University of California

Repeated soil applications of fungicide reduce activity against cavity spot in carrots


James J. Farrar
J. Joseph Nunez
R. Michael Davis

Authors Affiliations

J.J. Farrar is Assistant Professor, Plant Sciences Department, California State University, Fresno; J.J. Nunez is Farm Advisor, UC Cooperative Extension (UCCE), Kern County; R.M. Davis is UCCE Specialist, Department of Plant Pathology, UC Davis.

Publication Information

Hilgardia 56(2):76-79. DOI:10.3733/ca.v056n02p76. March 2002.

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In recent years, carrot growers in the San Joaquin Valley have suffered economic losses due to cavity spot, a soilborne disease, despite frequent applications of the fungicide mefenoxam. Although the pathogen remained highly sensitive to mefenoxam in laboratory studies, the effective dosage of the fungicide was apparently compromised in certain fields. Compared to its longevity in soils with no history of mefenoxam use, such as fields using organic production methods, the fungicide degraded rapidly in soil from fields with repeated mefenoxam use. Our research reveals that repeated applications of the fungicide to soil can increase the activity of microorganisms that degrade it, potentially reducing its efficacy against cavity spot. This is problematic in California since mefenoxam is the only fungicide available to carrot growers for cavity spot control. It may be prudent to practice long crop rotations and to limit use of mefenoxam, where possible.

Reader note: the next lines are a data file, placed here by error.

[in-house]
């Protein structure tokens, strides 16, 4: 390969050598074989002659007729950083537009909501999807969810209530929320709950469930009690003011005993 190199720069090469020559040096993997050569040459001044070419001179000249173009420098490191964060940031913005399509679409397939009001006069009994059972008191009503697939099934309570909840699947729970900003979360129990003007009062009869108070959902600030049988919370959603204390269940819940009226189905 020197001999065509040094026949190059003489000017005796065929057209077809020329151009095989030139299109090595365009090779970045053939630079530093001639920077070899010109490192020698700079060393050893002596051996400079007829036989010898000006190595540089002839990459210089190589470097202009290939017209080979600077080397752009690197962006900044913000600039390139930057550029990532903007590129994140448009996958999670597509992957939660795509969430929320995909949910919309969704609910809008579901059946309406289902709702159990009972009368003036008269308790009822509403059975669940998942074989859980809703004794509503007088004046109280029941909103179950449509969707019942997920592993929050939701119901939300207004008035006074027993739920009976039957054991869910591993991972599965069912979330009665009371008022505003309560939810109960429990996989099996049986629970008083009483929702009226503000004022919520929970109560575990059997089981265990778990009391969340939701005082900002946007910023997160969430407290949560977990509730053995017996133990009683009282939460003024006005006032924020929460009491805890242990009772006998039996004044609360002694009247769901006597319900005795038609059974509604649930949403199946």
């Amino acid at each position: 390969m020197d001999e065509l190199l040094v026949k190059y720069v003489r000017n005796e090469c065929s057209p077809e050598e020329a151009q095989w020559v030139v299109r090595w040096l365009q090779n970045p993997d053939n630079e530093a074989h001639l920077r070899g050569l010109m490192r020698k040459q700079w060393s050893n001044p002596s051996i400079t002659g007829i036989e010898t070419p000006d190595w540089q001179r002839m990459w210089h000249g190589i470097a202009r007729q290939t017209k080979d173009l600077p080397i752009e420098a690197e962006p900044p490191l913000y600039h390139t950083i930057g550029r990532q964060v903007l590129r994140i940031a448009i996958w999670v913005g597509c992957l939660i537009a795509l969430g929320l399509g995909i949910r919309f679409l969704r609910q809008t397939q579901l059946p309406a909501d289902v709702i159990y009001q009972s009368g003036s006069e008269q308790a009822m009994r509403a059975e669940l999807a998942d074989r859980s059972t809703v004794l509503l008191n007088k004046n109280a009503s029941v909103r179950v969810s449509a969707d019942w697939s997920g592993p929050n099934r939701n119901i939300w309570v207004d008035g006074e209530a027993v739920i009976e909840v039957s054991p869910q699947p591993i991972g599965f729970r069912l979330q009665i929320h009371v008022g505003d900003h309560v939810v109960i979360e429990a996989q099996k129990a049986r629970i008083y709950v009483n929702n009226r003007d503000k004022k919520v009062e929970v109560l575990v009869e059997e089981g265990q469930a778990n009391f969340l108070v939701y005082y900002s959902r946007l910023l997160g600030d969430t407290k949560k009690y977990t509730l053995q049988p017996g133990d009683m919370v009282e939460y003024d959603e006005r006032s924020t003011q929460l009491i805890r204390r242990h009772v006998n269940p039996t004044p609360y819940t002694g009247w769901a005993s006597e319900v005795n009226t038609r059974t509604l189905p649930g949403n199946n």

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Farrar J, Nunez J, Davis R. 2002. Repeated soil applications of fungicide reduce activity against cavity spot in carrots. Hilgardia 56(2):76-79. DOI:10.3733/ca.v056n02p76
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